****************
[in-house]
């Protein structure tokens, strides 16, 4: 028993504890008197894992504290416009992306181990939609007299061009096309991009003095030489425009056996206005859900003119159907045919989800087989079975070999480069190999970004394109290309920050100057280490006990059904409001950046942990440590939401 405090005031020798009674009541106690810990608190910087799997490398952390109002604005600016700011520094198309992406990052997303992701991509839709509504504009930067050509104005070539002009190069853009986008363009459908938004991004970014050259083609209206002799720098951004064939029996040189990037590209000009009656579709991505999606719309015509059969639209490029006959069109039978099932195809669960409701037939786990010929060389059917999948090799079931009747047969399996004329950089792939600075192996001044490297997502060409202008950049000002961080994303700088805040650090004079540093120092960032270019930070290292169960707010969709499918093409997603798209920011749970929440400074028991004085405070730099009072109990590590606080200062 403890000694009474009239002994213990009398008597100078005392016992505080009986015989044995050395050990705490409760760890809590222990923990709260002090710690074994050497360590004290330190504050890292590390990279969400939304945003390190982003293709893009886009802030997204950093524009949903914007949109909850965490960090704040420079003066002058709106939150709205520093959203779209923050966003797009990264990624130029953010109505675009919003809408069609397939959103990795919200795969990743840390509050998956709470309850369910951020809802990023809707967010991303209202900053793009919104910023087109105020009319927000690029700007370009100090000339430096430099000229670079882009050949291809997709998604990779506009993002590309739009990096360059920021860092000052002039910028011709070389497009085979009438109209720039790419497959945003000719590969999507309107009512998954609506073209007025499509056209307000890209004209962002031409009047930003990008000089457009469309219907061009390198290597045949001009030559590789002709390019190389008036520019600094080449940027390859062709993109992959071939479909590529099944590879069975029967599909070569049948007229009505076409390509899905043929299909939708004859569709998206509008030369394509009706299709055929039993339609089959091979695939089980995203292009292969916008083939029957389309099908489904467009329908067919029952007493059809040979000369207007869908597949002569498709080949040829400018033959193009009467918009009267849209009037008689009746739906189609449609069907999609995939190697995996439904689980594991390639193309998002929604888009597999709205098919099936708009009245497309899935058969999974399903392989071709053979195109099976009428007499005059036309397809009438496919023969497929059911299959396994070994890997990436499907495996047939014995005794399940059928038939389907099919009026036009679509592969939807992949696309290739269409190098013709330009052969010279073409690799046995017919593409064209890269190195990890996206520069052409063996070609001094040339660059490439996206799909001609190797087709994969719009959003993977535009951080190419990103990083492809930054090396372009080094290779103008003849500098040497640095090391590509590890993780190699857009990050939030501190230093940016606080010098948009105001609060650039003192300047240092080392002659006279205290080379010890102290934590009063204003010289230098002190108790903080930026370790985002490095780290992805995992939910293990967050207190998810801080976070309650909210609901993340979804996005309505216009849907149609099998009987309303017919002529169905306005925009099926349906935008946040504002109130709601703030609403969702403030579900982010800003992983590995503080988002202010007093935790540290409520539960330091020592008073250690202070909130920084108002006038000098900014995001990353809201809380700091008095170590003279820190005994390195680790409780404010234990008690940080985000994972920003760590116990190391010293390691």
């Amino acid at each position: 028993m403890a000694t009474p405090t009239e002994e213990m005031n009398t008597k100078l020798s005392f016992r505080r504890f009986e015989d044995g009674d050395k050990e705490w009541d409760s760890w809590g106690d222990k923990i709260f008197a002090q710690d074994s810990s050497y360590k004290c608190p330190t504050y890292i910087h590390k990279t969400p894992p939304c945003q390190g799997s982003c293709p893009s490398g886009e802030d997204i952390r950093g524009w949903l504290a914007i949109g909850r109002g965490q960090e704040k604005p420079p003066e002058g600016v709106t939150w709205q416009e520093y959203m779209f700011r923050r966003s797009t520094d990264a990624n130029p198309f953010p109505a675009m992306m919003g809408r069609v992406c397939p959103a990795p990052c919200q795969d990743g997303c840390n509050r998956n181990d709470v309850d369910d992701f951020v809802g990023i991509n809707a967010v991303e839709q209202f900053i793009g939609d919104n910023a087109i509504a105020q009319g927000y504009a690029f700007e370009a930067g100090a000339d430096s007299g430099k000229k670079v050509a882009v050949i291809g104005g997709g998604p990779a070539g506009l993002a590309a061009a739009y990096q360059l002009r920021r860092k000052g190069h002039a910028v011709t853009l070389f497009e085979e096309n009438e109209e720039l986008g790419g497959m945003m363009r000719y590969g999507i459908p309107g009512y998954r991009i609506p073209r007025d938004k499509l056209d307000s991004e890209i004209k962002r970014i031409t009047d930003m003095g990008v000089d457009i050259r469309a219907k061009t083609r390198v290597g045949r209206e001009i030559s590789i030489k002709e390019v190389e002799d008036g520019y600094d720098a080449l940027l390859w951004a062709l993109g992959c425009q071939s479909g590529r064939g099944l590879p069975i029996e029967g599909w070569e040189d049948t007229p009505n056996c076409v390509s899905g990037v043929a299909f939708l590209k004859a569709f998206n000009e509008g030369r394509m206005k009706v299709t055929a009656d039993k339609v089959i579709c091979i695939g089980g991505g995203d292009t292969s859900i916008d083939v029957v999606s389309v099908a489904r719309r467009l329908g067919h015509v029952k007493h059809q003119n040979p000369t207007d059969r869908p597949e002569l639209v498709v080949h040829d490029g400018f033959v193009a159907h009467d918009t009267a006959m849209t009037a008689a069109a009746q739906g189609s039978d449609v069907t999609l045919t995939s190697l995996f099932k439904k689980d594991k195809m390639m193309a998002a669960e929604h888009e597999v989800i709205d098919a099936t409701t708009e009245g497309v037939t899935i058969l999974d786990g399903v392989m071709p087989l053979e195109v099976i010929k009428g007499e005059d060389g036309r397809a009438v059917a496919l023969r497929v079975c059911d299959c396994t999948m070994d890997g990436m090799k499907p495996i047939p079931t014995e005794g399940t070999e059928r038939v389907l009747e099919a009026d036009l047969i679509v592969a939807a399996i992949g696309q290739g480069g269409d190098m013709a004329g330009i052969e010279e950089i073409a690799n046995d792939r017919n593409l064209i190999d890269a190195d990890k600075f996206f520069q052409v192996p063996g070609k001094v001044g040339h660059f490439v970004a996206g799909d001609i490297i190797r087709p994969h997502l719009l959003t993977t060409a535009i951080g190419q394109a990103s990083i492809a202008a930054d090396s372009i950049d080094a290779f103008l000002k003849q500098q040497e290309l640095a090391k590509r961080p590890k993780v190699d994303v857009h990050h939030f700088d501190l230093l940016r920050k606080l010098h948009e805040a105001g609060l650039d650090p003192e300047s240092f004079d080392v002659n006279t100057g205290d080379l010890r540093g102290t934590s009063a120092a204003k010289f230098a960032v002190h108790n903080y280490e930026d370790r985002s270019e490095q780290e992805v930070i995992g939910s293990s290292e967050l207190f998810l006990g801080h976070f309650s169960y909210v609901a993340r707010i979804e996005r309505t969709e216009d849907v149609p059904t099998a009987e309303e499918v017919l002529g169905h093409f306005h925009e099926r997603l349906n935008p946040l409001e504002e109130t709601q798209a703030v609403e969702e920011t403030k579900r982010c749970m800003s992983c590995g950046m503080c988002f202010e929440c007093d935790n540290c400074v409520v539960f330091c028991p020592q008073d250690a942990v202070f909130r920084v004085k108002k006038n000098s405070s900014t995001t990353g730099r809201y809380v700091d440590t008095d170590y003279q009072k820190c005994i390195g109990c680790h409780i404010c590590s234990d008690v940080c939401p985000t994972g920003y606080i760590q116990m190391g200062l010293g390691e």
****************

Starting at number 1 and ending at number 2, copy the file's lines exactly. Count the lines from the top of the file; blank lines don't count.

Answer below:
[in-house]
């Protein structure tokens, strides 16, 4: 028993504890008197894992504290416009992306181990939609007299061009096309991009003095030489425009056996206005859900003119159907045919989800087989079975070999480069190999970004394109290309920050100057280490006990059904409001950046942990440590939401 405090005031020798009674009541106690810990608190910087799997490398952390109002604005600016700011520094198309992406990052997303992701991509839709509504504009930067050509104005070539002009190069853009986008363009459908938004991004970014050259083609209206002799720098951004064939029996040189990037590209000009009656579709991505999606719309015509059969639209490029006959069109039978099932195809669960409701037939786990010929060389059917999948090799079931009747047969399996004329950089792939600075192996001044490297997502060409202008950049000002961080994303700088805040650090004079540093120092960032270019930070290292169960707010969709499918093409997603798209920011749970929440400074028991004085405070730099009072109990590590606080200062 403890000694009474009239002994213990009398008597100078005392016992505080009986015989044995050395050990705490409760760890809590222990923990709260002090710690074994050497360590004290330190504050890292590390990279969400939304945003390190982003293709893009886009802030997204950093524009949903914007949109909850965490960090704040420079003066002058709106939150709205520093959203779209923050966003797009990264990624130029953010109505675009919003809408069609397939959103990795919200795969990743840390509050998956709470309850369910951020809802990023809707967010991303209202900053793009919104910023087109105020009319927000690029700007370009100090000339430096430099000229670079882009050949291809997709998604990779506009993002590309739009990096360059920021860092000052002039910028011709070389497009085979009438109209720039790419497959945003000719590969999507309107009512998954609506073209007025499509056209307000890209004209962002031409009047930003990008000089457009469309219907061009390198290597045949001009030559590789002709390019190389008036520019600094080449940027390859062709993109992959071939479909590529099944590879069975029967599909070569049948007229009505076409390509899905043929299909939708004859569709998206509008030369394509009706299709055929039993339609089959091979695939089980995203292009292969916008083939029957389309099908489904467009329908067919029952007493059809040979000369207007869908597949002569498709080949040829400018033959193009009467918009009267849209009037008689009746739906189609449609069907999609995939190697995996439904689980594991390639193309998002929604888009597999709205098919099936708009009245497309899935058969999974399903392989071709053979195109099976009428007499005059036309397809009438496919023969497929059911299959396994070994890997990436499907495996047939014995005794399940059928038939389907099919009026036009679509592969939807992949696309290739269409190098013709330009052969010279073409690799046995017919593409064209890269190195990890996206520069052409063996070609001094040339660059490439996206799909001609190797087709994969719009959003993977535009951080190419990103990083492809930054090396372009080094290779103008003849500098040497640095090391590509590890993780190699857009990050939030501190230093940016606080010098948009105001609060650039003192300047240092080392002659006279205290080379010890102290934590009063204003010289230098002190108790903080930026370790985002490095780290992805995992939910293990967050207190998810801080976070309650909210609901993340979804996005309505216009849907149609099998009987309303017919002529169905306005925009099926349906935008946040504002109130709601703030609403969702403030579900982010800003992983590995503080988002202010007093935790540290409520539960330091020592008073250690202070909130920084108002006038000098900014995001990353809201809380700091008095170590003279820190005994390195680790409780404010234990008690940080985000994972920003760590116990190391010293390691």